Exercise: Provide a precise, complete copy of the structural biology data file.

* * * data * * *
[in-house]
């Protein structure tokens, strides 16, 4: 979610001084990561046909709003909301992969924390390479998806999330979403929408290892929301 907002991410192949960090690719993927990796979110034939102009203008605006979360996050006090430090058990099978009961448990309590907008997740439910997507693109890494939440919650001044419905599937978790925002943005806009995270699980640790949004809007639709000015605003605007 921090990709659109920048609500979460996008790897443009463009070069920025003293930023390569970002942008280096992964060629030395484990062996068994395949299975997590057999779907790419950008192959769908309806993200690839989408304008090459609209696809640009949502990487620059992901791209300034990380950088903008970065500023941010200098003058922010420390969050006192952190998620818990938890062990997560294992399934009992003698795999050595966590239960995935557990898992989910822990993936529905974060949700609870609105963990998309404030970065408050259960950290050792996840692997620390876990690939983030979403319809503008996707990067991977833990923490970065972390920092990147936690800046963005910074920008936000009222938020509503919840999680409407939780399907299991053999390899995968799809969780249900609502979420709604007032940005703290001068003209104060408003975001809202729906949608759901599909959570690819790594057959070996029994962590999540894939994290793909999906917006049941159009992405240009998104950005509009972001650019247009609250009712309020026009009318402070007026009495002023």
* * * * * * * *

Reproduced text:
[in-house]
């Protein structure tokens, strides 16, 4: 979610001084990561046909709003909301992969924390390479998806999330979403929408290892929301 907002991410192949960090690719993927990796979110034939102009203008605006979360996050006090430090058990099978009961448990309590907008997740439910997507693109890494939440919650001044419905599937978790925002943005806009995270699980640790949004809007639709000015605003605007 921090990709659109920048609500979460996008790897443009463009070069920025003293930023390569970002942008280096992964060629030395484990062996068994395949299975997590057999779907790419950008192959769908309806993200690839989408304008090459609209696809640009949502990487620059992901791209300034990380950088903008970065500023941010200098003058922010420390969050006192952190998620818990938890062990997560294992399934009992003698795999050595966590239960995935557990898992989910822990993936529905974060949700609870609105963990998309404030970065408050259960950290050792996840692997620390876990690939983030979403319809503008996707990067991977833990923490970065972390920092990147936690800046963005910074920008936000009222938020509503919840999680409407939780399907299991053999390899995968799809969780249900609502979420709604007032940005703290001068003209104060408003975001809202729906949608759901599909959570690819790594057959070996029994962590999540894939994290793909999906917006049941159009992405240009998104950005509009972001650019247009609250009712309020026009009318402070007026009495002023």